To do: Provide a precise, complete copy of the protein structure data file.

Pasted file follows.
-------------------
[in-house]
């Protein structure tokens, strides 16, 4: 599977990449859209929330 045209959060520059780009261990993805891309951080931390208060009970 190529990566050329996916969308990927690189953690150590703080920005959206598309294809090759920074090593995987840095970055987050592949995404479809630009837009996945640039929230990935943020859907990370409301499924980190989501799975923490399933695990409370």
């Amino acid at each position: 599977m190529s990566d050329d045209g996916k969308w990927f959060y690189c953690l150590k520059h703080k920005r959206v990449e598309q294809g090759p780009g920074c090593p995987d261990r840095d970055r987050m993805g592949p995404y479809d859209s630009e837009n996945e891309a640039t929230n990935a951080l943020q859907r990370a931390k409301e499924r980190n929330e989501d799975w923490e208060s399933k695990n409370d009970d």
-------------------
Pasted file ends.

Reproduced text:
[in-house]
């Protein structure tokens, strides 16, 4: 599977990449859209929330 045209959060520059780009261990993805891309951080931390208060009970 190529990566050329996916969308990927690189953690150590703080920005959206598309294809090759920074090593995987840095970055987050592949995404479809630009837009996945640039929230990935943020859907990370409301499924980190989501799975923490399933695990409370």
């Amino acid at each position: 599977m190529s990566d050329d045209g996916k969308w990927f959060y690189c953690l150590k520059h703080k920005r959206v990449e598309q294809g090759p780009g920074c090593p995987d261990r840095d970055r987050m993805g592949p995404y479809d859209s630009e837009n996945e891309a640039t929230n990935a951080l943020q859907r990370a931390k409301e499924r980190n929330e989501d799975w923490e208060s399933k695990n409370d009970d």